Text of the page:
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Barclays Bank to sponsor Scottish Open

Barclays Bank PLC has agreed a five year contract to title sponsor The Scottish Open on The European Tour International Schedule.

The Barclays Scottish Open will take place at Loch Lomond Golf Club, Glasgow, Scotland, from July 11-14 2002. The tournament will be televised by BBC Television on all four days of the Championship with a potential worldwide audience reach of 400 million homes and more than 500 hours of broadcasting.

Prize money for the 2002 Barclays Scottish Open, which will be co-promoted by The European Tour, Loch Lomond Golf Club and the International Management Group, will be 3,600,000 euro (£2,200,000) with a first prize of 550,000 euro (£336,660).

Ken Schofield, Executive Director of The European Tour, said: "We are delighted to welcome Barclays Bank PLC to our family of sponsors and specifically as title sponsors of The Scottish Open. Barclays are making a significant investment, for which we thank them.

"The Scottish Open is without question one of the elite events on The European Tour International Schedule and Loch Lomond Golf Club has swiftly and deservedly been recognised as one of the great courses in the world.

"The arrival of Barclays Bank PLC, who share with us a global vision, will not only enhance the Championship, but will also further strengthen the superb partnership that is in place and has been determined to ensure that Tour competition is very special the week before the Open Golf Championship.

"We must, of course, pay tribute to Lyle Anderson with whom, as President of Loch Lomond Golf Club, it has always been a delight to work. He has been the driving force not only behind the development of the Club but also in determining that this Championship should attract, as it does, a world-class field."

Loch Lomond Golf Club, which officially opened in 1994, first hosted European Tour competition in 1996 when Thomas Björn won. Tom Lehman (1997), Lee Westwood (1998), Colin Montgomerie (1999) and Ernie Els
(2000) were subsequently successful and in 2001 Retief Goosen captured The Scottish Open when he led from start to finish following a first round 62.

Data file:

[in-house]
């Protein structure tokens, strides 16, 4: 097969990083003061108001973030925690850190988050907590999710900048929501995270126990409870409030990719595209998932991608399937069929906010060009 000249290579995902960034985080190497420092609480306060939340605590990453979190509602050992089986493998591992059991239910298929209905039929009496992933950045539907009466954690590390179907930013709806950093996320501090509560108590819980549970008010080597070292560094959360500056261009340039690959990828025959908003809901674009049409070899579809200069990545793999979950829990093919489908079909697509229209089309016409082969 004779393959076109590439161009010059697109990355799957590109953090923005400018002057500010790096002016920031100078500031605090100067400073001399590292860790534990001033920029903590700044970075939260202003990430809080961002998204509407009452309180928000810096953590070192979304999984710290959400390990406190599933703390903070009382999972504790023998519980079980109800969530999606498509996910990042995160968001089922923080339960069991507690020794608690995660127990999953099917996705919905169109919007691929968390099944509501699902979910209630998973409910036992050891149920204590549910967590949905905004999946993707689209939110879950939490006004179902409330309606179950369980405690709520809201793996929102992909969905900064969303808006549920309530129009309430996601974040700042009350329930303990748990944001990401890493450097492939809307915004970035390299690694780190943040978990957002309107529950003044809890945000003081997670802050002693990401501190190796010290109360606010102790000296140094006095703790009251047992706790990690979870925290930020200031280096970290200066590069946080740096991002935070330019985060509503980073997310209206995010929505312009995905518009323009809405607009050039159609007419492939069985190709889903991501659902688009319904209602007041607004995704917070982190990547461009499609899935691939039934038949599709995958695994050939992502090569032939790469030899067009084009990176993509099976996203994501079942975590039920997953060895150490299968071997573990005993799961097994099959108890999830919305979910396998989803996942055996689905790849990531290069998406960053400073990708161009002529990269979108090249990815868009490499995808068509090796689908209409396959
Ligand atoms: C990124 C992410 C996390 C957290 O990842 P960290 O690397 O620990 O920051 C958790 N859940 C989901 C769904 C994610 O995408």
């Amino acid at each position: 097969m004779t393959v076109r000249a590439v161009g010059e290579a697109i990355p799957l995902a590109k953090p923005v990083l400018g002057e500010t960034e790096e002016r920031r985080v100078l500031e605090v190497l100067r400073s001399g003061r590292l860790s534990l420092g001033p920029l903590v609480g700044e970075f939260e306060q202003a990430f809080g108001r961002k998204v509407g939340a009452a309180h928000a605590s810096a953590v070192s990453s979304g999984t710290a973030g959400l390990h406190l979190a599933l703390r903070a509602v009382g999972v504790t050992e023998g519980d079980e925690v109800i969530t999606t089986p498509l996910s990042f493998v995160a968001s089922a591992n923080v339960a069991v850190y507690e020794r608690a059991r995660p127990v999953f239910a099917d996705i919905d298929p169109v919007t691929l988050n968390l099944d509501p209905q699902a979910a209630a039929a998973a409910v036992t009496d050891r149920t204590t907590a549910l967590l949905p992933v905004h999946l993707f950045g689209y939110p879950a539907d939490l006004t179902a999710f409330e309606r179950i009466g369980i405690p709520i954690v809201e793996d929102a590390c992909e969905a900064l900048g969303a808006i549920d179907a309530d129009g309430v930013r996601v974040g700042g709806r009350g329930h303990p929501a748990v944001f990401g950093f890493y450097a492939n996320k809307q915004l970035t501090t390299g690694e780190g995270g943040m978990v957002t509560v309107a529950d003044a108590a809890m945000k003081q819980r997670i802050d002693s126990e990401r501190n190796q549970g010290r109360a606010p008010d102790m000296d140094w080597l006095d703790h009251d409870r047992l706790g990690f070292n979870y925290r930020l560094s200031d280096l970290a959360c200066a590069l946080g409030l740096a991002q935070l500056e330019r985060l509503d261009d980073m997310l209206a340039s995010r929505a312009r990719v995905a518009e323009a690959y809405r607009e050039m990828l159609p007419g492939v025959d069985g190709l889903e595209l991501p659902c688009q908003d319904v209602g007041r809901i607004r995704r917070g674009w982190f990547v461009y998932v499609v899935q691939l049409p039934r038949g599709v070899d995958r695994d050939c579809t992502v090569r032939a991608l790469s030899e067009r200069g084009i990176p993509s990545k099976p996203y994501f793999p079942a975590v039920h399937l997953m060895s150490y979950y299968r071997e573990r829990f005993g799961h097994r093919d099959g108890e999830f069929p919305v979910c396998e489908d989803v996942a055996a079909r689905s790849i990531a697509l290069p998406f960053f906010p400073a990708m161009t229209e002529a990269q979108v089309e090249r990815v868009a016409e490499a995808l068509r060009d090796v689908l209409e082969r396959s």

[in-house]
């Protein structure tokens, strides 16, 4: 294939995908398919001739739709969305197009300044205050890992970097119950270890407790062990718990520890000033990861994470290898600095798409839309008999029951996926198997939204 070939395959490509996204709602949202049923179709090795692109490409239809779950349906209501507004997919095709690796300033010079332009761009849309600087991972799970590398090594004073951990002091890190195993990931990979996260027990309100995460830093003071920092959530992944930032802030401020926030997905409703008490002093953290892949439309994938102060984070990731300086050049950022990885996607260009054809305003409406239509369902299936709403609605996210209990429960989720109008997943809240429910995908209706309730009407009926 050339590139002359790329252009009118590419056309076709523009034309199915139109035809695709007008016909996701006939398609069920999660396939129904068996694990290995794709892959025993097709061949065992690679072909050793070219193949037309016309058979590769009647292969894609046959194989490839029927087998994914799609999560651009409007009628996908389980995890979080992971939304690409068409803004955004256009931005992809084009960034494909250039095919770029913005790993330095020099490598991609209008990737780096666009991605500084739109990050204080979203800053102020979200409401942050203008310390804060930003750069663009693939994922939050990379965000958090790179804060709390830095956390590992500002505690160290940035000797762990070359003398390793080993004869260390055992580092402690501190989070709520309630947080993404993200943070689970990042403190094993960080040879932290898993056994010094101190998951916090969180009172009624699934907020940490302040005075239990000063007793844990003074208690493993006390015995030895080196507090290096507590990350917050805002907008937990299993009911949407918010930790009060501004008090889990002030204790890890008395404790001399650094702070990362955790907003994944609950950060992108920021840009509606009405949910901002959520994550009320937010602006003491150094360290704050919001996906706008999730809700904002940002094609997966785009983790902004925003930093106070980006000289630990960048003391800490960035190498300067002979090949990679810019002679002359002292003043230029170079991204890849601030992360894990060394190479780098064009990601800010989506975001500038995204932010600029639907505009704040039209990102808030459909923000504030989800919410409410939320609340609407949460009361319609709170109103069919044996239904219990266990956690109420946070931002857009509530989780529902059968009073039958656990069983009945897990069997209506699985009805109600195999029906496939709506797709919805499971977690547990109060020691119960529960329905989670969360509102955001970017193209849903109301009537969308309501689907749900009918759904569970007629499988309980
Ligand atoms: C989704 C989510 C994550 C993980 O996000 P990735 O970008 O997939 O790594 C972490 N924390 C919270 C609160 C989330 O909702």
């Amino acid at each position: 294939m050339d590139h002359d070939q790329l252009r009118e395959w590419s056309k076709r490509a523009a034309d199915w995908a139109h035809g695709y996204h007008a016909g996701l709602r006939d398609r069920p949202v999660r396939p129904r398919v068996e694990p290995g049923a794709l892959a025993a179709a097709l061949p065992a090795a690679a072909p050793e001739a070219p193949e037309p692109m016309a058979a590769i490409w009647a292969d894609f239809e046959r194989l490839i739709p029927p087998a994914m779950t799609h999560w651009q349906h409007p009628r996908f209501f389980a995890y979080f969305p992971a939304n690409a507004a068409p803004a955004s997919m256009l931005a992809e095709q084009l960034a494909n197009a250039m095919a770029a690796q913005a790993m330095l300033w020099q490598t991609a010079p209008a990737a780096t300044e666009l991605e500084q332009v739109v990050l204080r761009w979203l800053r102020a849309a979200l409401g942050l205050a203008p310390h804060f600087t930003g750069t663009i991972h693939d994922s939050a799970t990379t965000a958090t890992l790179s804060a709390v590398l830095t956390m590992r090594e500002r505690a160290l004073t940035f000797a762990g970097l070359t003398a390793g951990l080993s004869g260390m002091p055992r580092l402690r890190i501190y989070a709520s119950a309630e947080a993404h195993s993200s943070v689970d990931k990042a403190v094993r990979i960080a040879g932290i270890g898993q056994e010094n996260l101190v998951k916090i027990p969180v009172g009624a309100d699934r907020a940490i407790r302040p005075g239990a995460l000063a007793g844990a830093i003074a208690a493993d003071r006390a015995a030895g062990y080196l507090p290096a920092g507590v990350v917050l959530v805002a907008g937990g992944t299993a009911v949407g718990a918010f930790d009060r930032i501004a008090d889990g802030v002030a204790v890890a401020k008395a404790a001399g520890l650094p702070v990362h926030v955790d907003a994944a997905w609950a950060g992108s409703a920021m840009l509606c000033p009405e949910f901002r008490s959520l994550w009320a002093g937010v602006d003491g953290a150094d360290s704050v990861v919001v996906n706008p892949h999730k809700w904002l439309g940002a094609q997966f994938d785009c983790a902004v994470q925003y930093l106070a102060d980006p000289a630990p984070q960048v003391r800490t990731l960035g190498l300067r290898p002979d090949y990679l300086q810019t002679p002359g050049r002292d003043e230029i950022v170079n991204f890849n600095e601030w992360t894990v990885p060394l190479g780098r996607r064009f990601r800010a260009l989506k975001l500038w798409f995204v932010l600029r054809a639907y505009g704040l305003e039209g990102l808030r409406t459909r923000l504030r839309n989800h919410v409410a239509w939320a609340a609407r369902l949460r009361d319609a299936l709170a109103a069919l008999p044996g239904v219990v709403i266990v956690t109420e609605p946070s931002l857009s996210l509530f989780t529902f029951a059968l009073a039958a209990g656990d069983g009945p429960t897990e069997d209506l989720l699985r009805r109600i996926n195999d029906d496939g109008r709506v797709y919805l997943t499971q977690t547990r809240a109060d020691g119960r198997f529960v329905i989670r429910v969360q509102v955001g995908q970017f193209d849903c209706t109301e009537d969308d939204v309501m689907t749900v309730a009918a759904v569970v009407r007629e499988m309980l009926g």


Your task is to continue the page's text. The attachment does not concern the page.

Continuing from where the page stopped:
Lyle Anderson, President of Loch Lomond Golf Club, said: "We have, since 1996, been delighted to congratulate six exceptional Champions and, through our partnership with The European Tour and International Management Group, been able to provide Scotland with an impressive showcase steeped in the rich golfing traditions of the country.

"We now congratulate Barclays in becoming title sponsors. We feel very proud of what has been achieved in our short history and with Barclays on board we know our quest for perfection, both on and off the course, will continue as we further our objective of making this Championship one of the great international sporting events with a worldwide field that enjoys worldwide exposure.

"This is an exciting new chapter in the development of international golf at Loch Lomond. We have shared from the start with The European Tour and with the unfailing co-operation of Ken Schofield, the vision for one of the world's great tournaments to be played at Loch Lomond and we believe that, together, we have achieved that over the last six years. Our field each year has been at the top of European Tour golf.

"We now have the perfect sponsor for a tournament of this magnitude. We are pleased and proud to have advanced The Barclays Scottish Open to the stature it enjoys and with Loch Lomond Golf Club's worldwide reputation we are convinced all the world's great players will want not only to play the course but also to win this great title."

The Barclays Scottish Open will continue with the policy, embraced by The European Tour, the Royal and Ancient Golf Club, and The Golf Foundation, of making the game move accessible to the younger generation. The tournament will include free entry for an accompanied junior, under the age of 16, in every adult ticket.

The first Scottish Open was played in 1972 when England's Neil Coles won after a play-off at the second extra hole with Brian Huggett, of Wales, at Downfield in Dundee. Graham Marsh, of Australia, won the title in 1973 at St Andrews and, when the Championship returned to The European Tour International Schedule in 1986, Ireland's David Feherty won at Haggs Castle, Glasgow. The international tradition of the Championship has continued with players from Australia, Denmark, England, Scotland, South Africa, Sweden, United States and Wales all on the roll call of Champions.


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